36. Julia, believe me, I didn’t really say anything to Janet about bandwidth.  I did, however, say that good backup singers can make a band sound wider.  (I was thinking specifically of the I-Threes, mroberts.) Maybe there was a misunderstanding of some kind.  Wouldn’t be the first time!

    Posted by Michael  on  04/29  at  09:50 PM
  37. I don’t see a mention of “California Dreaming"… so I’ll mention it. There.

    My nomination for perfect pop song (assuming we’re not going back to Cole Porter et al.) is Swivelchair (mp3 link) by Nothing Painted Blue, which is borderline at best in terms of Janet’s theory--there are BG vocals, and a guitar hook, but neither is really what makes it.

    Magma’s a good candidate for gang-vocal champ, but I think the Seldom Scene is at least in the running.

    Posted by Tim Walters  on  04/29  at  10:43 PM
  38. I think of pop back-ups as back-ups for conventionally structured songs, and I would say (as many of you have suggested) that there’s a pretty strong gospel heritage behind pop back-up structures, including structures of swelling or counterpoint or even tension, and of course including the whole call-and-response thing. (The back-up guys keep pestering Kitty to tell them about “The Boy from New York City.”) And yeah, call-and-response is probably also behind even those add-a-link vocal lines by the likes of Gang of Four (very manifesto-like, and absolute minimum song structure), which are wonderful – thanks Alex and Arthur—and other post-punk phenoms like Bad Religion and certainly the whole ska event (e.g. Specials/ “Do the Dog”). You should ask Michael about the band we were in in Champaign (I used to call it white boy thrash, but it really wasn’t that); our main songwriter Kevin C. wrote several songs in which my back-up vocal lines were dreamy, dada-like add-ons to his.  But of course it’s not a new thing in pop song-writing.  My sister Cynthia’s band covers some 40s swing tunes that open with vocal dialogue.

    Mat, I can’t believe I forgot to mention Clydie King!  Why don’t back-up singers get inducted into any halls of anything? Thanks for that, and thanks for the Dixie Hummingbirds, michaelw, and to brooks for reminding me of Dr. John’s great back-ups in “Make a Better World.” (Michael and I saw him without back-ups in New Orleans.) And Travis G: Michael suggested that I include “Do You Believe in Magic,” but that song’s been killed dead by hucksters. “You Didn’t Have to Be So Nice,” by contrast, isn’t dead yet & has lovely back-ups, all by John Sebastian (I think), and I’m so impressed that you sing along to them. They’re tough to sing in spots, for one thing, and for another, I’m guessing you’re a dude, and in my experience the majority of dudes (excepting my brother) don’t do much in the way of working out complicated back-ups. That’s just my experience, mind you.  And spyder, you’re right – nothing happens without the sound guys, in the studio or onstage.  Though I love those dreamy, production-driven backing vocals, I don’t know any back-up vocalists who don’t yearn to snap out a crisp, unproduced line onstage (alone or in a gang) behind a lead vocal.  And that’s when sound guys really rule, cuz if the mix sucks, the vocalists might as well be honking geese.  Hey to you, Julia.  And thanks, everybody, for a fun Friday.  I’ll spend my week downloading a lot of these songs; they’ll be my paper-grading drugs.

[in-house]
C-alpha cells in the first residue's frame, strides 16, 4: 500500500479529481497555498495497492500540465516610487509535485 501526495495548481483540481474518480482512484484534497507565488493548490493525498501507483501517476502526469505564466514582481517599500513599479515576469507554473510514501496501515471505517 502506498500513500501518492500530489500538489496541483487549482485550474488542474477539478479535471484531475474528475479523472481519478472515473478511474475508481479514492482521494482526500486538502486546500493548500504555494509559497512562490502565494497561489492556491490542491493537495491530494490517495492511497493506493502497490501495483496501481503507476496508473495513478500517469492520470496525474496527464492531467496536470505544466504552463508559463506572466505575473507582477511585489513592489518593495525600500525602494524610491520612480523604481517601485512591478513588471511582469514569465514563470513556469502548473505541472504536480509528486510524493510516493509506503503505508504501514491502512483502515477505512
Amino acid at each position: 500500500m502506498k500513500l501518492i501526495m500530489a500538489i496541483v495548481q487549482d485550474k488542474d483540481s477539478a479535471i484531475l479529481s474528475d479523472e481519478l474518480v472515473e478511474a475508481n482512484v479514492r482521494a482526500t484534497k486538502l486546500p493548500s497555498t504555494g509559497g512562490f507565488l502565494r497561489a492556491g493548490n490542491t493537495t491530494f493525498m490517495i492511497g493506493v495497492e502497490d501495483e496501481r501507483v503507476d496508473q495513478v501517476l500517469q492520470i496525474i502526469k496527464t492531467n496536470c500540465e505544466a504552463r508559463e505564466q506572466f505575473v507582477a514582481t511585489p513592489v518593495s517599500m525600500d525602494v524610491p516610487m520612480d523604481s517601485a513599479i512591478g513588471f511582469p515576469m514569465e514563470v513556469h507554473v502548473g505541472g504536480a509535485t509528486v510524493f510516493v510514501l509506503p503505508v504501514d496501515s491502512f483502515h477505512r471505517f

Posted by  on  04/29  at  11:36 PM
  39. Can’t hear the term “back-up” without thinking of the Poynter Sisters backing Taj Mahal on “Little Red Hen” and “Frankie and Albert”.

    I once came close to the receiving end of a knuckle sandwich for telling an Emmylou fan she was “a great backup singer”.  She’s just not that exciting as lead, but she is to harmony what Lowell George is to the slide.  Listen to her work with Julie & Buddy Miller.

    Last and not least Dan Hicks’ incredible Lickettes, Naomi Eisenberg and Miss Maryann Price.  As Price herself said, she and Dan sound like siblings.

    Posted by Doghouse Riley  on  04/30  at  12:55 AM
  40. And the colored girls go: “Doo d’doo d’doo doo d’doo doo d’doo d’doo doo d’doo, doo d’doo d’doo doo d’doo doo d’doo d’doo doo d’doo dooooooooo.”

    Posted by  on  04/30  at  09:34 AM
  41. Thanks to calicajun for mentioning Ben Folds’ “Philosophy,” which I recently unearthed out of a massive archives of .mp3s on a backup drive, and have been humming all morning--just good for the pop discussion all around.  I would want to suggest a slight change to Janet’s criterion about backing vocals, and it would actually remove “Paperback Writer” from the list.  They can’t be distracting or the raison d’être of the song.  In “Paperback Writer,” they have that distracting effect--when you first hear it, you’re like, “wow, what virtuouso backing vocals,” and it pulls you away from the rest of the song.  (I’m so glad so many high school music geeks made it onto the faculties of institutions of higher ed.)